There is almost nothing in Israeli and Palestinian textbooks that teaches the students something objective or positive about the people they are in conflict with and with whom they hope to some day soon live with in peace. Teaching about commonalities in culture between Palestinians and Israelis can also serve as an open door for exploration (in textbooks of both sides). Whether looking at common foods, similar music and dance or even through looking at the Arabic and Hebrew languages, there are endless possibilities for new discovery and ways to develop a more positive attitude towards fostering a desire among the children to know more about people on the other side. Palestinian and Israeli educators should not fear that by teaching about the `other` they are in any way weakening their national identity or collective solidarity. In fact, the opposite is quite true. In this context it is also worthwhile to point out the importance of teaching not only commonalities between the two peoples, but also the differences. A culture of peace fosters an appreciation of diversity and encourages the ability and desirability to celebrate those diversities as well.

In recent public opinion research carried out by IPCRI, we discovered that one of the most compelling motivators for believing that there is a partner for peace on the other side will be when each side teaches peace and about the other in a positive constructive way inside of the classroom. The messages that societies decide to transmit to the next generation is a very good reflection of what the society hopes to achieve in the future and how it relates to its environment. Currently, the messages transmitted by each society to its next generation through its educational system are the virtual non-existence of the other people. If a renewed peace process is to have any genuine significance, the educational systems are going to have to begin to seriously tackle the questions of how we educate about the other people in the conflict. This must be done together and must seek to transmit similar positive and constructive messages.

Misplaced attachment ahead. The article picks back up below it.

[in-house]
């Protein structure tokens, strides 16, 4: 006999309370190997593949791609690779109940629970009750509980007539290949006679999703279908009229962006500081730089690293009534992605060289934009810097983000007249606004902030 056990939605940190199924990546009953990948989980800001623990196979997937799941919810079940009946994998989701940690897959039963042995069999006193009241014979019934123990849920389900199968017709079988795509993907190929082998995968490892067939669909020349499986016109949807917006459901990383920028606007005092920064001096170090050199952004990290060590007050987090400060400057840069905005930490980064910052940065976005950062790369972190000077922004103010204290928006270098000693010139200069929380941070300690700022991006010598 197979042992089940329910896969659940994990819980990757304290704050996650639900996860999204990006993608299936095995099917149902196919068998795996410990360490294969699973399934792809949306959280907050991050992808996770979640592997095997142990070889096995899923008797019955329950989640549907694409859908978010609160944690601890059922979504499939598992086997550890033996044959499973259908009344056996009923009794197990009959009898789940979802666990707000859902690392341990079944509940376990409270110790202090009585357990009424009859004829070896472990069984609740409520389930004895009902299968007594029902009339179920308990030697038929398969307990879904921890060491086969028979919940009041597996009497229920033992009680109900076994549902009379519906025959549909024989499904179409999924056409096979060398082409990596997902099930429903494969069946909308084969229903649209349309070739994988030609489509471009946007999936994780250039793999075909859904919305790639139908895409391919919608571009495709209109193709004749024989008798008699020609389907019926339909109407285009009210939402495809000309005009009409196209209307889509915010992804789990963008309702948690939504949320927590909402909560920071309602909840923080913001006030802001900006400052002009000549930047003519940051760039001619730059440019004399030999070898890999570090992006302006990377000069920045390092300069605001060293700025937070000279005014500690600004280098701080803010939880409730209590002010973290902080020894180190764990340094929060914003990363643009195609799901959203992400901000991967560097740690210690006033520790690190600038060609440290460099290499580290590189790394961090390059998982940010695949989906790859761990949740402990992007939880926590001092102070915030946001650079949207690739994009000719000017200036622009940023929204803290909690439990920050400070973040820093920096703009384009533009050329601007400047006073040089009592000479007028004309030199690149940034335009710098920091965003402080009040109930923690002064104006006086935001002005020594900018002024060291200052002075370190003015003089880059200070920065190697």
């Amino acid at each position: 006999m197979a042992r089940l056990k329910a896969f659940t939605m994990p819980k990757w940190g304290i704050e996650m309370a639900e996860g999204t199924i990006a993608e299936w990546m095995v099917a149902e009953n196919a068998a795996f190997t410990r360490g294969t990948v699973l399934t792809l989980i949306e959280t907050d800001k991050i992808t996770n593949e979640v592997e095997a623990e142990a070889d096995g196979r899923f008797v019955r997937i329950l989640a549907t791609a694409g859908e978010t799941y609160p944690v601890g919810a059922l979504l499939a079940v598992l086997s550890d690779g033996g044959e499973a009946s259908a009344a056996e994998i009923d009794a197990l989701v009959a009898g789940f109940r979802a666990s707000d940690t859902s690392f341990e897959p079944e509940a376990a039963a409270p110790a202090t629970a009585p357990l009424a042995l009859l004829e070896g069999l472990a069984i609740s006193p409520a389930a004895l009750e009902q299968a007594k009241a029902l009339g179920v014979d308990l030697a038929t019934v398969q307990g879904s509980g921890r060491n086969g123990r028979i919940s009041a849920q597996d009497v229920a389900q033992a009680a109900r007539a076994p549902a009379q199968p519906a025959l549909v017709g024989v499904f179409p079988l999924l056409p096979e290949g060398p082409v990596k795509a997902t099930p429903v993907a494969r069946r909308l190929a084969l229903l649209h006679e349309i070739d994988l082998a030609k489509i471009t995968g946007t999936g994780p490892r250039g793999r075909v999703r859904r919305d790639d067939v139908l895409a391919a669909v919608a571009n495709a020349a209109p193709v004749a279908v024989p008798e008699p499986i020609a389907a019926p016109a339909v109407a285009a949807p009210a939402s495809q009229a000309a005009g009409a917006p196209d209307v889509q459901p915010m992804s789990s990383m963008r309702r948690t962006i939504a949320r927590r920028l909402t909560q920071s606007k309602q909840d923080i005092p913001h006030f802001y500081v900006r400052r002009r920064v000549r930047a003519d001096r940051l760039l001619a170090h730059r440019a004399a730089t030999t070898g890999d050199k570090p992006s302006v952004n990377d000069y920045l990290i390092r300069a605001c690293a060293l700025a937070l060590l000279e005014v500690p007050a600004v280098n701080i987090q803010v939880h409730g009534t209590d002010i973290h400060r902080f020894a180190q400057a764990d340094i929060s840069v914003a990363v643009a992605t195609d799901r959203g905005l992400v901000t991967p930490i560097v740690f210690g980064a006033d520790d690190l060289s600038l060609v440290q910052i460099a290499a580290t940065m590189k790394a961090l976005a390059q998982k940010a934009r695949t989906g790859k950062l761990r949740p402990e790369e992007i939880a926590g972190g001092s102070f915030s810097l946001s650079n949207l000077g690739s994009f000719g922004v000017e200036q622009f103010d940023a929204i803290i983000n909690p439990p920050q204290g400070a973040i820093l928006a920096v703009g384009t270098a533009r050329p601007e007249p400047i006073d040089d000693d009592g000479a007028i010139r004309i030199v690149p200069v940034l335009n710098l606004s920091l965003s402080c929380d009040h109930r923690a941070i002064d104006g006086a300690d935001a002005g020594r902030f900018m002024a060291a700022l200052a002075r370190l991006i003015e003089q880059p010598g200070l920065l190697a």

The objectives of peace education are the imparting of values of tolerance and acceptance of the other, mutual respect of rights, equality and social justice. This is a critical process, in which all who are involved in the education process are asked to examine themselves, their truths, and their relation and patterns of behavior towards their close environment, and only later towards the remote environment and their enemies.

Alongside of the negotiations on territory, borders, Jerusalem, refugees and security, the two sides have agreed to talk about a culture of peace – this is a big step in the right direction and its importance should not be underestimated.

Gershon Baskin

Gershon Baskin

Gershon Baskin is one of the most recognizable names in the Middle East Peace process. His dedication to creating a culture of peace and environmental awareness, coupled with his impeccable integrity, has earned him the trust of the leaders of all sides of the century old conflict. Few people have such far-reaching and positive impacts on promoting peace, security, prosperity and bi-national relationships.
Gershon is an advisor to Israeli, Palestinian and International Prime Ministers on the Middle East Peace Process and the founder and director of IPCRI, the Israeli-Palestinian Public Policy Institute. He was the initiator and negotiator of the secret back channel between Israel and Hamas for the release of 1,027 prisoners – mainly Palestinians and Arab-Israelis of which 280 were sentenced to life in prison for planning and perpetrating various attacks against Jewish targets that resulted in the killing of 569 Israelis in exchange for one Israeli soldier, Gilad Schalit. Gershon is actively involved in research and advocacy concerning topics such as social policy, environmental security, political strategy, peace education, economics, culture and in the development of affordable solar projects with the goal of providing clean electricity for 50 million people by 2020.
Gershon Baskin